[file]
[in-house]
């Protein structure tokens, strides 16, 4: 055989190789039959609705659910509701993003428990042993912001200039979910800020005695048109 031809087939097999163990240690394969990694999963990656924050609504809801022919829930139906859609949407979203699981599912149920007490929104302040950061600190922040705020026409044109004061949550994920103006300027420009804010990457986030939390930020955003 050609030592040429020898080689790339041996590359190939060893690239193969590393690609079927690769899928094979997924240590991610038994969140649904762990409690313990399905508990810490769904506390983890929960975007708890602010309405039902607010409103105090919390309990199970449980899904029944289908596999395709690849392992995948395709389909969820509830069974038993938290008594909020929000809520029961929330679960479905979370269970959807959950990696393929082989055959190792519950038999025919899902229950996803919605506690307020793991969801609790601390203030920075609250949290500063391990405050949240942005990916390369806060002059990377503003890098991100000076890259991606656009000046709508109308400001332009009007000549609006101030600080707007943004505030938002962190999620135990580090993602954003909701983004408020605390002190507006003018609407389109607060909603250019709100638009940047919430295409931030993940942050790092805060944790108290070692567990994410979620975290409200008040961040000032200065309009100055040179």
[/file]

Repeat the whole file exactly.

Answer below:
[in-house]
């Protein structure tokens, strides 16, 4: 055989190789039959609705659910509701993003428990042993912001200039979910800020005695048109 031809087939097999163990240690394969990694999963990656924050609504809801022919829930139906859609949407979203699981599912149920007490929104302040950061600190922040705020026409044109004061949550994920103006300027420009804010990457986030939390930020955003 050609030592040429020898080689790339041996590359190939060893690239193969590393690609079927690769899928094979997924240590991610038994969140649904762990409690313990399905508990810490769904506390983890929960975007708890602010309405039902607010409103105090919390309990199970449980899904029944289908596999395709690849392992995948395709389909969820509830069974038993938290008594909020929000809520029961929330679960479905979370269970959807959950990696393929082989055959190792519950038999025919899902229950996803919605506690307020793991969801609790601390203030920075609250949290500063391990405050949240942005990916390369806060002059990377503003890098991100000076890259991606656009000046709508109308400001332009009007000549609006101030600080707007943004505030938002962190999620135990580090993602954003909701983004408020605390002190507006003018609407389109607060909603250019709100638009940047919430295409931030993940942050790092805060944790108290070692567990994410979620975290409200008040961040000032200065309009100055040179």